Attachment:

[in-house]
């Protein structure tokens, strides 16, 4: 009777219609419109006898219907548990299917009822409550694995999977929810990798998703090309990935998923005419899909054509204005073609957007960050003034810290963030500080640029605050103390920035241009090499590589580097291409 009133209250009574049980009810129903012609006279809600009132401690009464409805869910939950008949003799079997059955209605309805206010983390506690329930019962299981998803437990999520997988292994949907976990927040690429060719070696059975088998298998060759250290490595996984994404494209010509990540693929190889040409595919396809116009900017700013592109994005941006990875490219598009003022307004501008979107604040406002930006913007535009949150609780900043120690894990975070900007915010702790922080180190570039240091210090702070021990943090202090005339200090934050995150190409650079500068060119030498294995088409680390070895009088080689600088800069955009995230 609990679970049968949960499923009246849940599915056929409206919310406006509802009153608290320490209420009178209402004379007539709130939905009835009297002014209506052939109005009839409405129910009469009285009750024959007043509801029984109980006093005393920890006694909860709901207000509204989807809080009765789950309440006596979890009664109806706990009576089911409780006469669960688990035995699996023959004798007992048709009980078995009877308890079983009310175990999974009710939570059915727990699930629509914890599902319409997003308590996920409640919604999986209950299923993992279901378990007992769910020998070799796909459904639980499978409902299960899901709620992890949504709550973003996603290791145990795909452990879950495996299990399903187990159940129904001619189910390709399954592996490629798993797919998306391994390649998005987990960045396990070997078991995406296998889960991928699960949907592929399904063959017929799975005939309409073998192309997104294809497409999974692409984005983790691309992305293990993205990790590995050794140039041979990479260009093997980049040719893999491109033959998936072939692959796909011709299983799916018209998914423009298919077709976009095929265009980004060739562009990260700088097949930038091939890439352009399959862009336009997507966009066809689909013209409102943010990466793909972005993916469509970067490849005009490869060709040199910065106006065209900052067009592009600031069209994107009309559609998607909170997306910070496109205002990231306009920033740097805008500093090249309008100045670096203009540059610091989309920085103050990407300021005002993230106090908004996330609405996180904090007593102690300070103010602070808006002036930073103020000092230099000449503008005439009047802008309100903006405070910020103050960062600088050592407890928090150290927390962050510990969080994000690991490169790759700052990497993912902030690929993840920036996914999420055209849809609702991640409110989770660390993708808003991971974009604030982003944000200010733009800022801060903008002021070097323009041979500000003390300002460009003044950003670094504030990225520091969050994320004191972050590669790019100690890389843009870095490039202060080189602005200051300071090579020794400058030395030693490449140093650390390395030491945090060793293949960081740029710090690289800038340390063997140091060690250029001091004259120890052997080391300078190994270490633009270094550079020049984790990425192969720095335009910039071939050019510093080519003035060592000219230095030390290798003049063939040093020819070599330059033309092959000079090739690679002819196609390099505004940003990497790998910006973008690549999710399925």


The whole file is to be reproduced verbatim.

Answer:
[in-house]
């Protein structure tokens, strides 16, 4: 009777219609419109006898219907548990299917009822409550694995999977929810990798998703090309990935998923005419899909054509204005073609957007960050003034810290963030500080640029605050103390920035241009090499590589580097291409 009133209250009574049980009810129903012609006279809600009132401690009464409805869910939950008949003799079997059955209605309805206010983390506690329930019962299981998803437990999520997988292994949907976990927040690429060719070696059975088998298998060759250290490595996984994404494209010509990540693929190889040409595919396809116009900017700013592109994005941006990875490219598009003022307004501008979107604040406002930006913007535009949150609780900043120690894990975070900007915010702790922080180190570039240091210090702070021990943090202090005339200090934050995150190409650079500068060119030498294995088409680390070895009088080689600088800069955009995230 609990679970049968949960499923009246849940599915056929409206919310406006509802009153608290320490209420009178209402004379007539709130939905009835009297002014209506052939109005009839409405129910009469009285009750024959007043509801029984109980006093005393920890006694909860709901207000509204989807809080009765789950309440006596979890009664109806706990009576089911409780006469669960688990035995699996023959004798007992048709009980078995009877308890079983009310175990999974009710939570059915727990699930629509914890599902319409997003308590996920409640919604999986209950299923993992279901378990007992769910020998070799796909459904639980499978409902299960899901709620992890949504709550973003996603290791145990795909452990879950495996299990399903187990159940129904001619189910390709399954592996490629798993797919998306391994390649998005987990960045396990070997078991995406296998889960991928699960949907592929399904063959017929799975005939309409073998192309997104294809497409999974692409984005983790691309992305293990993205990790590995050794140039041979990479260009093997980049040719893999491109033959998936072939692959796909011709299983799916018209998914423009298919077709976009095929265009980004060739562009990260700088097949930038091939890439352009399959862009336009997507966009066809689909013209409102943010990466793909972005993916469509970067490849005009490869060709040199910065106006065209900052067009592009600031069209994107009309559609998607909170997306910070496109205002990231306009920033740097805008500093090249309008100045670096203009540059610091989309920085103050990407300021005002993230106090908004996330609405996180904090007593102690300070103010602070808006002036930073103020000092230099000449503008005439009047802008309100903006405070910020103050960062600088050592407890928090150290927390962050510990969080994000690991490169790759700052990497993912902030690929993840920036996914999420055209849809609702991640409110989770660390993708808003991971974009604030982003944000200010733009800022801060903008002021070097323009041979500000003390300002460009003044950003670094504030990225520091969050994320004191972050590669790019100690890389843009870095490039202060080189602005200051300071090579020794400058030395030693490449140093650390390395030491945090060793293949960081740029710090690289800038340390063997140091060690250029001091004259120890052997080391300078190994270490633009270094550079020049984790990425192969720095335009910039071939050019510093080519003035060592000219230095030390290798003049063939040093020819070599330059033309092959000079090739690679002819196609390099505004940003990497790998910006973008690549999710399925």